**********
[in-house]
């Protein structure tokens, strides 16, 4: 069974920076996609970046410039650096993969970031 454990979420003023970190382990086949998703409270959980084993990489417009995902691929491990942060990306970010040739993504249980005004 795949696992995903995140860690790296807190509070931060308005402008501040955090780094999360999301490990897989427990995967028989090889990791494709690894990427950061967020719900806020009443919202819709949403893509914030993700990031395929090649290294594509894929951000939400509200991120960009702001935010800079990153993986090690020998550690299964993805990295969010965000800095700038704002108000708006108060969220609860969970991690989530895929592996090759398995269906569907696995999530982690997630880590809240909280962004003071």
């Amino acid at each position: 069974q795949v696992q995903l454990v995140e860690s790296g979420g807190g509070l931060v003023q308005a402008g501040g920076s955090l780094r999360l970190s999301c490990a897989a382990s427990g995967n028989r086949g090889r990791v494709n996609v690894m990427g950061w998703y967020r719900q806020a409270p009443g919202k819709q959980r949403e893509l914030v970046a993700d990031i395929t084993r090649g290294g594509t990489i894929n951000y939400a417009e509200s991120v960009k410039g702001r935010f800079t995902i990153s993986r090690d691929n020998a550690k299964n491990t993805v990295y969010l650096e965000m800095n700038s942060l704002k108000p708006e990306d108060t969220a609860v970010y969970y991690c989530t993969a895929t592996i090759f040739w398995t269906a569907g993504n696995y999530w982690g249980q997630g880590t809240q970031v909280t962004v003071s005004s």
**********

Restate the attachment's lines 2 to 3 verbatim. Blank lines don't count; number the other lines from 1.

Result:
């Protein structure tokens, strides 16, 4: 069974920076996609970046410039650096993969970031 454990979420003023970190382990086949998703409270959980084993990489417009995902691929491990942060990306970010040739993504249980005004 795949696992995903995140860690790296807190509070931060308005402008501040955090780094999360999301490990897989427990995967028989090889990791494709690894990427950061967020719900806020009443919202819709949403893509914030993700990031395929090649290294594509894929951000939400509200991120960009702001935010800079990153993986090690020998550690299964993805990295969010965000800095700038704002108000708006108060969220609860969970991690989530895929592996090759398995269906569907696995999530982690997630880590809240909280962004003071």
């Amino acid at each position: 069974q795949v696992q995903l454990v995140e860690s790296g979420g807190g509070l931060v003023q308005a402008g501040g920076s955090l780094r999360l970190s999301c490990a897989a382990s427990g995967n028989r086949g090889r990791v494709n996609v690894m990427g950061w998703y967020r719900q806020a409270p009443g919202k819709q959980r949403e893509l914030v970046a993700d990031i395929t084993r090649g290294g594509t990489i894929n951000y939400a417009e509200s991120v960009k410039g702001r935010f800079t995902i990153s993986r090690d691929n020998a550690k299964n491990t993805v990295y969010l650096e965000m800095n700038s942060l704002k108000p708006e990306d108060t969220a609860v970010y969970y991690c989530t993969a895929t592996i090759f040739w398995t269906a569907g993504n696995y999530w982690g249980q997630g880590t809240q970031v909280t962004v003071s005004s």